GLWACH visits WHS during Red Ribbon Week Print E-mail
Thursday, 02 November 2017
Story and photo by John Brooks
Special to GUIDON

General Leonard Wood Army Community Hospital providers and medical specialists spent a day with Waynesville High School’s health class in an effort to inform and gain individual student commitment toward a drug-free lifestyle.

The red ribbon became the symbol for reducing the demand of illegal drugs following the kidnapping, torture and murder of Drug Enforcement Agency Special Agent Enrique “Kiki” Camarena in 1985.

Today, the annual Red Ribbon Campaign Week is a unified and visible nationwide service effort that shows a commitment to reduce substance abuse, violence and destruction that accompany substance abuse, and to celebrate taking action toward a drug-free lifestyle.
Maj. Kathleen Ryan, General Leonard Wood Army Community Hospital Pain Clinic chief, describes her encounters with patients who had become addicted to opioids during a presentation at Waynesville High School during Red Ribbon Week.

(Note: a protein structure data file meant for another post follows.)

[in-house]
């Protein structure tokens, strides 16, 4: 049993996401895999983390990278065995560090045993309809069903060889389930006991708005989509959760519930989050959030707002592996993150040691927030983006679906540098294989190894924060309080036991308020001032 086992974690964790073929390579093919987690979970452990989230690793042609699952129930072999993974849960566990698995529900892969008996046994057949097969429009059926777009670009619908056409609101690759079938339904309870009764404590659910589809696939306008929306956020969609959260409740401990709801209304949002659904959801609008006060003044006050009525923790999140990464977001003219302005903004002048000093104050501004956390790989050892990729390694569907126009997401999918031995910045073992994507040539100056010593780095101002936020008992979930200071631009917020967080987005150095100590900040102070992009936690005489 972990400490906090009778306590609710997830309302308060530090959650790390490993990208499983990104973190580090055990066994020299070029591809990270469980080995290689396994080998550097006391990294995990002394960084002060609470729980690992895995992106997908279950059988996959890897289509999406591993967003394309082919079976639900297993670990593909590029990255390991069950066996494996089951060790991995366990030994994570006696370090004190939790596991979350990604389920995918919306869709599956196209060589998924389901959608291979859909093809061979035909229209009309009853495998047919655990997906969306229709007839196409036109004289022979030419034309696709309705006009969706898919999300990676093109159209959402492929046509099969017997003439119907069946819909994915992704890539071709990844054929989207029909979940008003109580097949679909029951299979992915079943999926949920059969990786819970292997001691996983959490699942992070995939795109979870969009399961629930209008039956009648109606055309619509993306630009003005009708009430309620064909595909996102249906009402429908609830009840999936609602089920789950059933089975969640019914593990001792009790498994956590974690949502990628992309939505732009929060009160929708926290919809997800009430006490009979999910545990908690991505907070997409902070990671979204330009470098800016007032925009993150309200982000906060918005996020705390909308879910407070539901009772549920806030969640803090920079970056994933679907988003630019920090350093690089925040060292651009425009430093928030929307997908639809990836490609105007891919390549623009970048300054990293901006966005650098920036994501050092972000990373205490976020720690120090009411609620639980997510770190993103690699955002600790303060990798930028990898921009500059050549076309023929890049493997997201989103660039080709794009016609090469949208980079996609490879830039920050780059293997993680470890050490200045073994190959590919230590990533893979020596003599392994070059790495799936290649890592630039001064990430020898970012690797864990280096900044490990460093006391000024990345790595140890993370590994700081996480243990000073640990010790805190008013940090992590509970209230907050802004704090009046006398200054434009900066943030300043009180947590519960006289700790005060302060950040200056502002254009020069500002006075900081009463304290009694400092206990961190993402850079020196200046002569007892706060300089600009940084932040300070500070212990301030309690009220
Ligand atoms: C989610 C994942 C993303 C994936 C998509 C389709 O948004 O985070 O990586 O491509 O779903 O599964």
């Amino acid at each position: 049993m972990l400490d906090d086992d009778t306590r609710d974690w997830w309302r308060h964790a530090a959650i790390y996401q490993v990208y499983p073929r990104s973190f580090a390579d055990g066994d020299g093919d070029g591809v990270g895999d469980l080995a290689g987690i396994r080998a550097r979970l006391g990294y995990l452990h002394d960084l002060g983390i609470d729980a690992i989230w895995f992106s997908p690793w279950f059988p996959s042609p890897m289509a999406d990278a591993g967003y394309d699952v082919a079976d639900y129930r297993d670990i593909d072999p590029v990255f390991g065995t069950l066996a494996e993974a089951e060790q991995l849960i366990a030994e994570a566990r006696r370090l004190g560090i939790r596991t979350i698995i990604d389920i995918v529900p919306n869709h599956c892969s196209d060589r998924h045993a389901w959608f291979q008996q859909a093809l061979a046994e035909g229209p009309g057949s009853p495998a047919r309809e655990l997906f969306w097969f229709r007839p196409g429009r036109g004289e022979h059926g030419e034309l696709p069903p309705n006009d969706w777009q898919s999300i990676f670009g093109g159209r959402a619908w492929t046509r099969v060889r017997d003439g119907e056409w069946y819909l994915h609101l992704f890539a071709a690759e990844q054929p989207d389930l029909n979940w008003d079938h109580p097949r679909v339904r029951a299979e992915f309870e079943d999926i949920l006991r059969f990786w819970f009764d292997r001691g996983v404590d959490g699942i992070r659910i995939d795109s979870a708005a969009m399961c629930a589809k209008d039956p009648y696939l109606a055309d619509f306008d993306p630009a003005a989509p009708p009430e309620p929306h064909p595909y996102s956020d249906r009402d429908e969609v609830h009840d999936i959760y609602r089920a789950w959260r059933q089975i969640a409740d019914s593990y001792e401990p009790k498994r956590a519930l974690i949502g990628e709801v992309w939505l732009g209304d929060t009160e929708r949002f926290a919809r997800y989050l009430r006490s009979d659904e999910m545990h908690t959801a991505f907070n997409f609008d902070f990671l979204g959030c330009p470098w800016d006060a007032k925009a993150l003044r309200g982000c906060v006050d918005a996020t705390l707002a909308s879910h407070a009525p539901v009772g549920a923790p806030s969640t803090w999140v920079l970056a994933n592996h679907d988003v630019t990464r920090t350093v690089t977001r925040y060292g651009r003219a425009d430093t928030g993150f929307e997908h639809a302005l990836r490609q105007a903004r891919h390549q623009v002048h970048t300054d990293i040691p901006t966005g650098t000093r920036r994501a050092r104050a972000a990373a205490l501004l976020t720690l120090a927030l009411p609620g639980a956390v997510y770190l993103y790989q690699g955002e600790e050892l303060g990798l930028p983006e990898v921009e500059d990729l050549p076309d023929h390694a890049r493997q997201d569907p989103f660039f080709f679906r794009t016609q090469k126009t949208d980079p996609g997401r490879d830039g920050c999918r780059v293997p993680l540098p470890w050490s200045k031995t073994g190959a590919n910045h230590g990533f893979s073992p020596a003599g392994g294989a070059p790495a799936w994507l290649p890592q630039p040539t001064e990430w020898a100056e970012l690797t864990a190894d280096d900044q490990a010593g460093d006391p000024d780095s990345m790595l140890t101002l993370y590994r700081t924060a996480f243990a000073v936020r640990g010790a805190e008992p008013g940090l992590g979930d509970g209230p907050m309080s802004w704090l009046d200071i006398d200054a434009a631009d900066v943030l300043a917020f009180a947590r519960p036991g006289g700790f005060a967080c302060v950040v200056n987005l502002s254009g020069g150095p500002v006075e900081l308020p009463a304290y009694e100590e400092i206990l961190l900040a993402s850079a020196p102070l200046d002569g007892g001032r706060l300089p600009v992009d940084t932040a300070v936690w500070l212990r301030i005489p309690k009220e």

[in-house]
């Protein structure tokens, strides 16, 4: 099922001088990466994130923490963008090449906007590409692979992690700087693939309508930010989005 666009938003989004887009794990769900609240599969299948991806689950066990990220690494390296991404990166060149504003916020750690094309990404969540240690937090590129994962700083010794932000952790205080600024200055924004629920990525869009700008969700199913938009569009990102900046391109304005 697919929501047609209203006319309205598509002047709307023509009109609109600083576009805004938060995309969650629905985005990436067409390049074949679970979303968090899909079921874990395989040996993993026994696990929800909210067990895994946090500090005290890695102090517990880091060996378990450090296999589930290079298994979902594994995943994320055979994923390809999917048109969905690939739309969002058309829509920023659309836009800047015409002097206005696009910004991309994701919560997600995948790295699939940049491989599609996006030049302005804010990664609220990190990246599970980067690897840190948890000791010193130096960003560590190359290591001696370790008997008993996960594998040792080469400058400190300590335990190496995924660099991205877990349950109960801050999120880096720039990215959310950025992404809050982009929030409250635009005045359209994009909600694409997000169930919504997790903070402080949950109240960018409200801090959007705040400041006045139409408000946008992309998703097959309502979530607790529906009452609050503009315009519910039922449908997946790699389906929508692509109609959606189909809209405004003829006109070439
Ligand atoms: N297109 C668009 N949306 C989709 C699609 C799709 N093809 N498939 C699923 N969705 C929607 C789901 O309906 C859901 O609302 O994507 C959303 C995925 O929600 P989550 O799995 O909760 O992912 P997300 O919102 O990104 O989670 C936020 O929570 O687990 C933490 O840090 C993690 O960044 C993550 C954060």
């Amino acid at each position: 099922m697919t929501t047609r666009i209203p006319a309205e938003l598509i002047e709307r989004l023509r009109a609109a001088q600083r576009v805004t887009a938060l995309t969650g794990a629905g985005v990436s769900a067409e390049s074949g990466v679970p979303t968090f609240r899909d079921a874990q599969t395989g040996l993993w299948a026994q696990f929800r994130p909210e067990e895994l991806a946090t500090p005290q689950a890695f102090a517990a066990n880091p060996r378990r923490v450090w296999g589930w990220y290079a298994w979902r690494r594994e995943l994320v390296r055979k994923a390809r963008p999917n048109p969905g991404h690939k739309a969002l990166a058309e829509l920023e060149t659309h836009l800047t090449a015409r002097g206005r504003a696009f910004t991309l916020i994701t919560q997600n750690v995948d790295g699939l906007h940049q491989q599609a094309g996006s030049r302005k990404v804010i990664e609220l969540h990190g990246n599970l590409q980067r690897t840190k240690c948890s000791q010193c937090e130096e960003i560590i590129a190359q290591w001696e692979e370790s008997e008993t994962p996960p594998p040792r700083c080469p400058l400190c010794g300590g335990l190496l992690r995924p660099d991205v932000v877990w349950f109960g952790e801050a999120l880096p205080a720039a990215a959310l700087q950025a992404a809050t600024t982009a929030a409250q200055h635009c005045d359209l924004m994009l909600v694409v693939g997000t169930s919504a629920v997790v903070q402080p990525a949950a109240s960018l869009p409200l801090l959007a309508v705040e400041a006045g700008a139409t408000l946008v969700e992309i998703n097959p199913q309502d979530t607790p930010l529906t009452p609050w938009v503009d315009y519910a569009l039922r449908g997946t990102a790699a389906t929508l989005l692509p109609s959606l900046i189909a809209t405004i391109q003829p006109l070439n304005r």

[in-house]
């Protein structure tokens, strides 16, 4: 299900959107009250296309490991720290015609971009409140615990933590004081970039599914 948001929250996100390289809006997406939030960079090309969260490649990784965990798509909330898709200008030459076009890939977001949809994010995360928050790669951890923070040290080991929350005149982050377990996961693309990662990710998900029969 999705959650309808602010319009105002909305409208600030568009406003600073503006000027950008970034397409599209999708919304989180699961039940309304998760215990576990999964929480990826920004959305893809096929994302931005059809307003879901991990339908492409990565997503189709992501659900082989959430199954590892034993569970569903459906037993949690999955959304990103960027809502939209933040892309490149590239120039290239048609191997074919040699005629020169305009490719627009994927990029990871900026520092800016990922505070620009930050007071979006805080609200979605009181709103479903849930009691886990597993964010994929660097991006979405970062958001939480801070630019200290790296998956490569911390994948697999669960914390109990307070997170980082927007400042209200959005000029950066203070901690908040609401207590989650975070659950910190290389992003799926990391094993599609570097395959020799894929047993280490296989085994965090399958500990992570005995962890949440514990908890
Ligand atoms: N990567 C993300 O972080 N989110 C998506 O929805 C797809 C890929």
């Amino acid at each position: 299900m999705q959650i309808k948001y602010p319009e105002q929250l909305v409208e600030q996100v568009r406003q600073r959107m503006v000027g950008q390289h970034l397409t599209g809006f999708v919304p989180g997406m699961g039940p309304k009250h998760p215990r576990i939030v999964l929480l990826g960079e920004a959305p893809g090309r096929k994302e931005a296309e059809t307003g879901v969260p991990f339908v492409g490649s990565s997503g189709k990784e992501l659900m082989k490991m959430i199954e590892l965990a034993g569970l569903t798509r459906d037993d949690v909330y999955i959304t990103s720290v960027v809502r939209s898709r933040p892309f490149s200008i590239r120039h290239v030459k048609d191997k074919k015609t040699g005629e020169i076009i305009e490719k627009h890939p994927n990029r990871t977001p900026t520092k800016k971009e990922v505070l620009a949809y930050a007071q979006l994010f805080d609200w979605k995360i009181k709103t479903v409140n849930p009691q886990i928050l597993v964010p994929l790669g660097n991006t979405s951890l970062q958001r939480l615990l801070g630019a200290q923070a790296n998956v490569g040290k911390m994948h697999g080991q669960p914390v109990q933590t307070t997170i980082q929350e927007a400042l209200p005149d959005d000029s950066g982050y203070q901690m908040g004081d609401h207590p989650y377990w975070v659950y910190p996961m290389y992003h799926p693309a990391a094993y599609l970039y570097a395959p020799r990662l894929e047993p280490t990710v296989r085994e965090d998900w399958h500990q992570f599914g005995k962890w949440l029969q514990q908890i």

The Red Ribbon Campaign event at WHS, organized by GLWACH’s Preventive Medicine division, allowed GLWACH physicians to discuss their first-hand experiences with prescribing and caring for patients addicted to prescription drugs such as opioids.

Army Substance Abuse and Prevention Specialist, Billy Hallmark, tailored information about Army programs and services designed to deter, prevent, educate and rehabilitate Soldiers in support of the Army mission, to interest and relate to students in their school and home environments.

Small group discussions followed the presentations.

“Small groups allow students to get a little more in depth into the specific information they’re curious about,” said Capt. Shantyl Galloway, GLWACH Public Health nurse.

“I really feel like it’s very important for you to be here and talk to everybody,” said WHS Freshman Shaleisha Molinar. “A lot of kids are curious and I feel some students really need this.”

By the end of the day, more than 150 student signatures filled a banner, each signifying a pledge to remain smoke-free for a year. The banner will be on display in their school for the rest of the school year.

“Students asked some really good questions that sparked some very pertinent conversations in their high school setting,” Galloway said.

(Editor’s note: Brooks is the marketing specialist at General Leonard Wood Army Community Hospital.)
Last Updated ( Wednesday, 15 November 2017 )